‘Romantic views of music have been influential. Composers created music to express their own ideas and feelings rather than to suit the tastes of their patrons or audiences’ (Burkholder, 2010a, Online). Originality was hence importance for composers and tradition was balanced with their own individuality and creativity.
1.2 The Aesthetic of Romanticism – Musical Expression and Emotion
In the Romanticism, music had reached the peak of emotionalism which was shaped by the lyrical melodies, daring harmonies, colourful instrumentation, and the strong contrast of form. Musical expression and emotion had been such a powerful force to influence the composers. ‘The most crucial figure in the nineteenth century culture would be Richard Wagner. He was also one of the most influential musicians of all times. He brought German Romantic opera to a new height, created the music drama, as well as his rich chromatic idiom influenced later composers’ (A History of European Music, 2010, Online).
Not only in composing great music, Wagner also wrote a number of essays regarding music and aesthetics, causing huge arguments among scholars at that time including the famous German philosopher and music critic Eduard Hanslick. In a series of essays, Wagner argued that music should serve dramatic expression. He felt that Beethoven had exhausted instrumental music because in his opinion the Ninth Symphony showed the path to the future with its union of music and words. He saw himself as the true successor to Beethoven. He therefore created Gesmatkunstwerk (total or collective artwork) as he felt that poetry, scenic design, staging, action, and music should work together. In other words, the words or texts related the events and situations, while the orchestra conveyed the inner drama (Burkholder, 2010b, Online).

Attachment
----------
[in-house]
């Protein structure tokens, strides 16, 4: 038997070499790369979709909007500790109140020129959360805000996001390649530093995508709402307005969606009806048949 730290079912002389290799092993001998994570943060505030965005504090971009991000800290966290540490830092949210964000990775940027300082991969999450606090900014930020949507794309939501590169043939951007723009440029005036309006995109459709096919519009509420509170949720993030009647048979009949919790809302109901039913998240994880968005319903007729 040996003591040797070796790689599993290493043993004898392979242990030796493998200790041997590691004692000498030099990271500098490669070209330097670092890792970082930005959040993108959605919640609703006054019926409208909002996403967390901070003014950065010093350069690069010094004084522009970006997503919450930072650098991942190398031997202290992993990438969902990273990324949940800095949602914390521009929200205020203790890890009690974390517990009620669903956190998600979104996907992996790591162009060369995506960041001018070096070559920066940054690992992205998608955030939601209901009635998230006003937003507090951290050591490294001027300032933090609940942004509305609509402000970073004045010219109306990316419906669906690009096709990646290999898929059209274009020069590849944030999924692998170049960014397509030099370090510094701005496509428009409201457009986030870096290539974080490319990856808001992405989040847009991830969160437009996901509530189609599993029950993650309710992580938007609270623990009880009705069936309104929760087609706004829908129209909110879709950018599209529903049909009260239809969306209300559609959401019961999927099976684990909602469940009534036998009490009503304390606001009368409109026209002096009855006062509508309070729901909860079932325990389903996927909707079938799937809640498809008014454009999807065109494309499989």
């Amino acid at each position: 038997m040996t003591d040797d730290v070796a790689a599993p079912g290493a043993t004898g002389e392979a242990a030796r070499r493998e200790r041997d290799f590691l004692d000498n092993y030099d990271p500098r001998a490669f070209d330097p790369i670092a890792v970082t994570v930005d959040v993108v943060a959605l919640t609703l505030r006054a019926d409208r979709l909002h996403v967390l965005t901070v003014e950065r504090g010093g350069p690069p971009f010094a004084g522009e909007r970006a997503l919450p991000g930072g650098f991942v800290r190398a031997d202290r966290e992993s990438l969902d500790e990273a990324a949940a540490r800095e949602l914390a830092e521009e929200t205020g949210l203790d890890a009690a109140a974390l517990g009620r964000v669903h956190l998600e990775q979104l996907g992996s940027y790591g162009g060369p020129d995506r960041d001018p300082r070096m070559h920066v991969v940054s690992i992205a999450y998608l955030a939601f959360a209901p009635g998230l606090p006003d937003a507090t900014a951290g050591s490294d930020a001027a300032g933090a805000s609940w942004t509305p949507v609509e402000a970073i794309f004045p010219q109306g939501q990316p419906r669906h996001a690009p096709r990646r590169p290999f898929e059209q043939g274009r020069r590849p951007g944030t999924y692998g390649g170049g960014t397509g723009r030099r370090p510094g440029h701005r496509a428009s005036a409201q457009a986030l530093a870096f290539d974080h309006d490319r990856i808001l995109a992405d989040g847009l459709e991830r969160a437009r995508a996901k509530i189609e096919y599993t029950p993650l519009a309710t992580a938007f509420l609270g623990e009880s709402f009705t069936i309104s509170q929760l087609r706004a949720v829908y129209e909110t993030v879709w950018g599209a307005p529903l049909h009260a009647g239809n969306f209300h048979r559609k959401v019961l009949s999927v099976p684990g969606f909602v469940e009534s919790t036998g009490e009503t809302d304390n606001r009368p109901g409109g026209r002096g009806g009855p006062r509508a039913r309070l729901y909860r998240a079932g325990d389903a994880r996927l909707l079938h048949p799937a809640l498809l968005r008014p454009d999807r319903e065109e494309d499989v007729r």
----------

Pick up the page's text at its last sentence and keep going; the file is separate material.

Although Wagner and his contemporaries such as Liszt saw the legacy of Beethoven pointing toward new genres and musical approaches, Johannes Brahms on the other hand matured himself as a composer in the Classical repertory. He combined Classicism with Romantic sensibility. He composed in Classical traditions but he also added new elements in order to appeal to contemporary audiences. Overall, he has been viewed as conservative, but he was a trailblazer. He was among the first to draw upon both the music of the past and present, a process or method that has been repeated by numerous composers of the twentieth century (Burkholder, 2010b, Online).
In the mid – Romanticism, the term “New German School” was coined as Wagner, Liszt, and Berlioz were leaders. Although Liszt and Berlioz were not Germans, Beethoven was their model. However, the term helped polarized the division between supporters of Liszt and Wagner, and supporters of Brahms and Hanslick. Among the composers who sided with Wagner and Liszt are Bruckner, Wolf, Richard Strauss, and Gustav Mahler. These two camps debated the topics of music and its aesthetics, especially in musical meaning and expression, absolute and program music, tradition and innovation, Classical genres and forms as well as the new ones, and the list goes on.
1.3 Wagner versus Hanslick